La Jetée Lag: Part 2
I was still half asleep when I first saw Prague. The plane had barely descended through the clouds and the misty cloud cover through the window mirrored the haziness of my consciousness. I thought I was still dreaming.
From above, the city looked like a sci-fi fantasy. Squat utilitarian (or is it totalitarian?) building complexes beside baroque row houses were nestled amongst patches of green rolling hills. Prague was hillier than I thought it would be. Topographically, the city is similar to San Francisco only instead of the expanse of the San Francisco Bay, the water source is the serpentine Vltava River (pronounced VAL-ta-va) which runs through the city center.
As we passed over Old Town, I spied Pražský Hrad, or Prague Castle, a spired Tolkien fantasy through whose window I’m sure I saw Katniss Evergreen fighting Lord Voldemort. Two Imperial tie fighters and a dragon escorted our plane to the airport runway where we were greeted by Dr. Hans Zarkov and his Republican Guard of X-Men.
Okay, that last bit didn’t happen but you get the idea.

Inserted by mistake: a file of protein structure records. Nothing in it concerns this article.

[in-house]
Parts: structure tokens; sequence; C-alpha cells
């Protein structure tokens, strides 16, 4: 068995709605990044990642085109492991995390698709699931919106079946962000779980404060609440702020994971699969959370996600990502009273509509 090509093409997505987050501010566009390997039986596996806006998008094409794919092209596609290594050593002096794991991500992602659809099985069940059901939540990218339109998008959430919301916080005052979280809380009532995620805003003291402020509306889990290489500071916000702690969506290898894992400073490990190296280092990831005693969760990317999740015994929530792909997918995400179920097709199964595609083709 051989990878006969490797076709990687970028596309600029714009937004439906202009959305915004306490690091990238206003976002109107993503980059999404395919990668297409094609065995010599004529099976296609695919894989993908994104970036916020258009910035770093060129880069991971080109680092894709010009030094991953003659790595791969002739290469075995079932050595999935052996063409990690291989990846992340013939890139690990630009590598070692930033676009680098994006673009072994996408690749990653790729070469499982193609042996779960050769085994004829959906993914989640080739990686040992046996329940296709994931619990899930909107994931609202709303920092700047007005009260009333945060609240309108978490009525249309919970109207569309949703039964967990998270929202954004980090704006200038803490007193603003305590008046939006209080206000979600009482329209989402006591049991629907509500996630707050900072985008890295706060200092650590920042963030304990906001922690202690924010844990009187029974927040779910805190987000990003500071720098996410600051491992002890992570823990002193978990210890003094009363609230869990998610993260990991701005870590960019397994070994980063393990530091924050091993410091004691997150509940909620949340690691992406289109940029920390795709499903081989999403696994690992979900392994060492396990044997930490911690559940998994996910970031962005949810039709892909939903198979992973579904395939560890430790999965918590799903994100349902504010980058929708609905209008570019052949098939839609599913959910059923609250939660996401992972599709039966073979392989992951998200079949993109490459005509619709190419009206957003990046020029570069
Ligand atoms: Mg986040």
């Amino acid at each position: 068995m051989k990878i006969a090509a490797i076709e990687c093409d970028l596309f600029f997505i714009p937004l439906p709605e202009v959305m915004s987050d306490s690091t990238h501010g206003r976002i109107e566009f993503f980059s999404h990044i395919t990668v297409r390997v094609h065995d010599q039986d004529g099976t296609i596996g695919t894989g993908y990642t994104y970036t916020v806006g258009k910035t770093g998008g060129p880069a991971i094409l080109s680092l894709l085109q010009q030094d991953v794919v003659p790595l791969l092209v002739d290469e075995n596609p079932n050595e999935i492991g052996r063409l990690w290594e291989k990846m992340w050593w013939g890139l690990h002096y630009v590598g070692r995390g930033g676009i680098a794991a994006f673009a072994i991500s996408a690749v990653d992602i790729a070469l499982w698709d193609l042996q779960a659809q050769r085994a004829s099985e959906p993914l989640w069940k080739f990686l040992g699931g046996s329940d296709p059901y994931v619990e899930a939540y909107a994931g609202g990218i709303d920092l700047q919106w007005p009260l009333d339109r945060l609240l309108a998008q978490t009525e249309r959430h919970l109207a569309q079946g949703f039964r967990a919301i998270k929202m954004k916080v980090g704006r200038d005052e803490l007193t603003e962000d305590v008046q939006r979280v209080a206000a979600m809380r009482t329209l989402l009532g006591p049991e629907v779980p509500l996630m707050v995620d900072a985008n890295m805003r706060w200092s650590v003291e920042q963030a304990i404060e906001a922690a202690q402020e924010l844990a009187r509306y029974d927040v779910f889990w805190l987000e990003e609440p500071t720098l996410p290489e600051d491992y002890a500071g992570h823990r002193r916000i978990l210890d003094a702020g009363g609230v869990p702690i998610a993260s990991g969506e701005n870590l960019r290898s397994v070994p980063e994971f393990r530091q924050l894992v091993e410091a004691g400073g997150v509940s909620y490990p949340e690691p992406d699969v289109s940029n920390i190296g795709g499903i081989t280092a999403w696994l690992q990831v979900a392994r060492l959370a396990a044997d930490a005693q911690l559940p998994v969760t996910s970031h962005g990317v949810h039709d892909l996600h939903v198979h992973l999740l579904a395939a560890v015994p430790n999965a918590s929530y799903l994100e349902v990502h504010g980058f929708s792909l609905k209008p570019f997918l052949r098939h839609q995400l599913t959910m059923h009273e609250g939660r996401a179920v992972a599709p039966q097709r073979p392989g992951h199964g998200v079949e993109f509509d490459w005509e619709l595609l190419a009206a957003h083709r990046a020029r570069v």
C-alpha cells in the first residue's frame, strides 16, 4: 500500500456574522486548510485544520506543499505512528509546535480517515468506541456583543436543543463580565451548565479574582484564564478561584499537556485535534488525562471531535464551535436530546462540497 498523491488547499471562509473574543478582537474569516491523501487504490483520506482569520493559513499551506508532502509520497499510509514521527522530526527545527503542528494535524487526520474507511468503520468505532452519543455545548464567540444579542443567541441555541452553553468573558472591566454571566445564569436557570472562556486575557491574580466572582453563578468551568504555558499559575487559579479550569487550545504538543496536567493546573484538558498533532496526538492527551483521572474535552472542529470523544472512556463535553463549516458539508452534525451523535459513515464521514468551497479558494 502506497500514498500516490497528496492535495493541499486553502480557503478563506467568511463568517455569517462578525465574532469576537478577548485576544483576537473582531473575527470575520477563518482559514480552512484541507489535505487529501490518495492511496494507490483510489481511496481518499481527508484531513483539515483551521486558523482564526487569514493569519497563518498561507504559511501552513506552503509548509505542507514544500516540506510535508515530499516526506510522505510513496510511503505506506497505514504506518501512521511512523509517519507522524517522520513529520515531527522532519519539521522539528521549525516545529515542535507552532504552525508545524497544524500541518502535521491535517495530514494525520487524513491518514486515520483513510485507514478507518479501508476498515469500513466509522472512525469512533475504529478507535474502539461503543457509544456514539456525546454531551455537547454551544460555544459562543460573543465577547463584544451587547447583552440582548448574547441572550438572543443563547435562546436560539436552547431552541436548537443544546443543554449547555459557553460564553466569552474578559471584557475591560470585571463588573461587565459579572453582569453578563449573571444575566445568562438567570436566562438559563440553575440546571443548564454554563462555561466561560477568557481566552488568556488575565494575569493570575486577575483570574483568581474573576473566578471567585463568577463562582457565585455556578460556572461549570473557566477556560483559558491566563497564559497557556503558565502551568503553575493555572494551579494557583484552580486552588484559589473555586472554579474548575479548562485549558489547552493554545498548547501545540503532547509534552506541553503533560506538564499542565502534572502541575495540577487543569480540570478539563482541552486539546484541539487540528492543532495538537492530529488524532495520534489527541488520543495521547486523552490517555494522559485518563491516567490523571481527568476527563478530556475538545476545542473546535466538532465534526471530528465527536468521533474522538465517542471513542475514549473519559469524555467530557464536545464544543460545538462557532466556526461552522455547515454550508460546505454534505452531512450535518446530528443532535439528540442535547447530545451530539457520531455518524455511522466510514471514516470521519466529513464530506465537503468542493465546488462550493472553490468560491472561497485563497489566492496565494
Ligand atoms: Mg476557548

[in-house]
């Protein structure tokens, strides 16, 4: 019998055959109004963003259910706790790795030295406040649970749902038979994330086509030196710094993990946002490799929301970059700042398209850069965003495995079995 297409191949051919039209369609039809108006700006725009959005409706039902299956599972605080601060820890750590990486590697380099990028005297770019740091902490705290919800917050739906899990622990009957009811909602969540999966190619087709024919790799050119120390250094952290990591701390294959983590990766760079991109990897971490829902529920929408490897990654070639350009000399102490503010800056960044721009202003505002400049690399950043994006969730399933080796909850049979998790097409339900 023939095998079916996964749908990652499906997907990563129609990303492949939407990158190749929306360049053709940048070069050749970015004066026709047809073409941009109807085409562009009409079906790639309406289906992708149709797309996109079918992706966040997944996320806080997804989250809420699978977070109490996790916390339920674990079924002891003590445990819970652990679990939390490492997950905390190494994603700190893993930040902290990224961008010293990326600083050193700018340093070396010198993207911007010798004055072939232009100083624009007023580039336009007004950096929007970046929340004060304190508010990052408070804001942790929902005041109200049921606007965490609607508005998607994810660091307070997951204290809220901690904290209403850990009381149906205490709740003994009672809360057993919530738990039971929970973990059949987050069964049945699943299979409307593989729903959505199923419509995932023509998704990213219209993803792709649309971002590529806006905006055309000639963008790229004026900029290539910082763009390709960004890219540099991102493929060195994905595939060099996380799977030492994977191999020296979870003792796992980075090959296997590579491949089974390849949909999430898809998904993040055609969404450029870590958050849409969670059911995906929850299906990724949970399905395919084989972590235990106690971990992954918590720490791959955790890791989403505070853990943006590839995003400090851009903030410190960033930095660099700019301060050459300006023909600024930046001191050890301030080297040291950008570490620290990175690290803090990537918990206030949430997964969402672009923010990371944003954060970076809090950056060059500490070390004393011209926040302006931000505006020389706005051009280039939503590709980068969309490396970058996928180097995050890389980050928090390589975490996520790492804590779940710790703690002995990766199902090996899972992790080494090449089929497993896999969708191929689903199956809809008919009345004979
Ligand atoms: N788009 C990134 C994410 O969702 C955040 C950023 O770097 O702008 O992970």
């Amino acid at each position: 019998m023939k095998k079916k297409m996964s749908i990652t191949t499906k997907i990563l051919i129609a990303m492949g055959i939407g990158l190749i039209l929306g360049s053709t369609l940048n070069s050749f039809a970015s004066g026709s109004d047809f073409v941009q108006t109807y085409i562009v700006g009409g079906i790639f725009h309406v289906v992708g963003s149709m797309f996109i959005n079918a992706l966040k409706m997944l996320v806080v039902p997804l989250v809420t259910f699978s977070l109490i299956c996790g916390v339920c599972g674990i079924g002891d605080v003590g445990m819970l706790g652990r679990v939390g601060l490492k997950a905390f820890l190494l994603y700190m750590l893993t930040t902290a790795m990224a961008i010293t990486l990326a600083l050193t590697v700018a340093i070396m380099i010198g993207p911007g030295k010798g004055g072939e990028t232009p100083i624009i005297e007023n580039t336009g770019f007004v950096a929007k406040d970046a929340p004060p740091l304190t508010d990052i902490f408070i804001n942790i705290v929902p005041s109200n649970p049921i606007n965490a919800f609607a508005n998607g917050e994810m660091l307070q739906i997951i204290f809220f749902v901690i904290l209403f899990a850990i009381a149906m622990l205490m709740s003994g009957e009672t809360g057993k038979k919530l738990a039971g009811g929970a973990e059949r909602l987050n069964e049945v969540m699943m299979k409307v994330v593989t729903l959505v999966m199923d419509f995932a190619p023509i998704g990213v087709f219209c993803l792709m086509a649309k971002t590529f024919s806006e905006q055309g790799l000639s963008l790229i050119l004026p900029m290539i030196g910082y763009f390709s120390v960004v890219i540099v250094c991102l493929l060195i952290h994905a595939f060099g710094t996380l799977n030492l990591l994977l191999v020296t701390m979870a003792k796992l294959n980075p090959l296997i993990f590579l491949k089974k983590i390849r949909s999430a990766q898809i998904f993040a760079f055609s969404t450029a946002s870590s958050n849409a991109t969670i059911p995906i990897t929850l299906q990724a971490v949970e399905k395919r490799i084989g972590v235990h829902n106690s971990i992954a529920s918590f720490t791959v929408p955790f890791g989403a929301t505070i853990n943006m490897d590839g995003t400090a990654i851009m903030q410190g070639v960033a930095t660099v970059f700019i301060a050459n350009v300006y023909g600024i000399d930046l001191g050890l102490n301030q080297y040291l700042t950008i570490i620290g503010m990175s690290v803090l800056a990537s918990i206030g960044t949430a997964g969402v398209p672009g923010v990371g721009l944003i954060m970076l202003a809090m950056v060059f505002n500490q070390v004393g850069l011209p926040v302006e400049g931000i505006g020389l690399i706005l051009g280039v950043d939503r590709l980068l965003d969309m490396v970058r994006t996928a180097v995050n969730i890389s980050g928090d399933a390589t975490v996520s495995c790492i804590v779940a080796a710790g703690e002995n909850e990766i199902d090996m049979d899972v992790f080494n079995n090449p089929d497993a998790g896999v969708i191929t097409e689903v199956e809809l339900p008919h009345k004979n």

At customs, a young, handsome, but dour Czech official looked over my passport silently. He gave me and my wife’s Vera Bradley bag a cursory look, stamped my visa, then sent me through. Not a word passed between us. My only previous customs experiences being at the U.S. border crossing to and from Canada and Mexico, this struck me as all too easy and I became certain I was about to enter the second act of a Jason Bourne movie.
A quick digression about customs: I think you can tell a lot about a country by how they treat you at customs. Going into Mexico, for example, is like going through a toll booth disguised as a cheap travel agency where they tell you about all the great places to go and shop. They’re practically begging you to stay as long as you want and spend as much money as possible. For people who are supposed to be shaking you down, Canadians are way too nice about it. They’re like, “Where you going? Peterborough, eh? You should go have a couple beers at “The Pig’s Ear.” Hell, I’m off in about three hours. I’ll meet you there for a pint.”
Crossing into the United States, you’re never more than a sneeze away from a three hour session of “WHO DO YOU WORK FOR?!” with some bored asshole who thinks he actually is Jason Bourne. This behavior is only justified by the fact that our most successful export is fear. No paranoia is purer than the stuff that says “Made in America.” If indeed the U.S. is the world’s biggest target, it’s only because you get what you give.
Cindy had been paranoid that British Airways would lose our luggage, but I had reclaimed it before she was even finished going through customs. (I thought her lack of a Vera Bradley bag might arouse suspicion, but I was wrong.) We stepped through the secured airport area and quickly spotted our landlady, Olga Grulichová, who had agreed to pick us up from the airport and give us a ride to our flat.